A student notices that a voltmeter consistently reads 5% higher than expected. How should this error be handled?Answer
A)The manufacturer’s calibration of 1% should be used for the uncertainty in the measurements and the student can ignore the fact that the readings are consistently 5% higher.
B)Multiple readings should be taken and averaged to reduce the impact of this error.
C)Each measurement can be reduced by the same amount (5%) prior to data analysis.
D)Knowing the size and direction of the systematic error is not enough to eliminate the effects of this error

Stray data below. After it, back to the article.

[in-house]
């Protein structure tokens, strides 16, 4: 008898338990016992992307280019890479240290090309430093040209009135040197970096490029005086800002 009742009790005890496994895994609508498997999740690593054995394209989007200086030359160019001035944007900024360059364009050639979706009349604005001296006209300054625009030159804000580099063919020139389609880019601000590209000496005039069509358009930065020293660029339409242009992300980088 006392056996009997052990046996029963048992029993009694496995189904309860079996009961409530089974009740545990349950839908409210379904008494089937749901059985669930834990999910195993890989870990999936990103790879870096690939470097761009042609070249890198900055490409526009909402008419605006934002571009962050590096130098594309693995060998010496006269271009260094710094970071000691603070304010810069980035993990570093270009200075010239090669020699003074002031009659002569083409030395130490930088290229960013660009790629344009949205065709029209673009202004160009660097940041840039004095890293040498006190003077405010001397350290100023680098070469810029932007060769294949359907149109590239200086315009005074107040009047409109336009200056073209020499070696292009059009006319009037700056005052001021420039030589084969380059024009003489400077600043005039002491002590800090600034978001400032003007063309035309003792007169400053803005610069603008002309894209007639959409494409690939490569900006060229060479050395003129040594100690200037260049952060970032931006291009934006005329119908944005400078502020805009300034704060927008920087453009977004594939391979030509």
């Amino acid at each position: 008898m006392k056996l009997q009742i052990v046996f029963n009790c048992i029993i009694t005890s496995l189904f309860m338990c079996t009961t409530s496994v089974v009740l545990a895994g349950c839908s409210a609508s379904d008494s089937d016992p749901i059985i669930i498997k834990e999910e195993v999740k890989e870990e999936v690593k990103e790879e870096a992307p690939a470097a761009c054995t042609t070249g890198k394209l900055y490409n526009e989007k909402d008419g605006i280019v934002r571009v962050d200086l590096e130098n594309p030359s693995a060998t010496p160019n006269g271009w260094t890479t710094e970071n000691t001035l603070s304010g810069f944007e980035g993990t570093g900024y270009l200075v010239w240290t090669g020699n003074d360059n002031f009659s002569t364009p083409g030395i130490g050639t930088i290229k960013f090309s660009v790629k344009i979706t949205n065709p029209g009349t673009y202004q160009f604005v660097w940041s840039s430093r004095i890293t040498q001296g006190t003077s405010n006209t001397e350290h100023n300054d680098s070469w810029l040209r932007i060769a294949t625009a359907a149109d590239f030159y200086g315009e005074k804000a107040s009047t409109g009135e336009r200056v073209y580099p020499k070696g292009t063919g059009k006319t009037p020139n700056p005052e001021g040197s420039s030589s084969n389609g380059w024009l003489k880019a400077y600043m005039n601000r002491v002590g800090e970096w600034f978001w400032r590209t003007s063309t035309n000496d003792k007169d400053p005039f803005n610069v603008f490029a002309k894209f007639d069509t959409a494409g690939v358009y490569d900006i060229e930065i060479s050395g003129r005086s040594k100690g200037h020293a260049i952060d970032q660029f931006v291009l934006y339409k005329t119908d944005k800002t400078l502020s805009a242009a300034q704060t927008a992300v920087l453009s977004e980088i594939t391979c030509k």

Stacey Warren - Expert brainly.com
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I would say C; if it's consistently off by 5% then you just subtract 5% before you analyze the data.
I think I'd answer D, because maybe what I expect is not necesarily correct and then, the readings are fine, being just myself the one off by 5%.
well.. i understand why you said D.. cause the error might not be in the voltmeter, maybe in the way he is carrying out the measurement.. human error
but never the less.. if i know i am consistently getting 5% error, then i will use my method itself.. and then subtract 5% from the final answer.. whats wrong in that?!
so i think too it should be C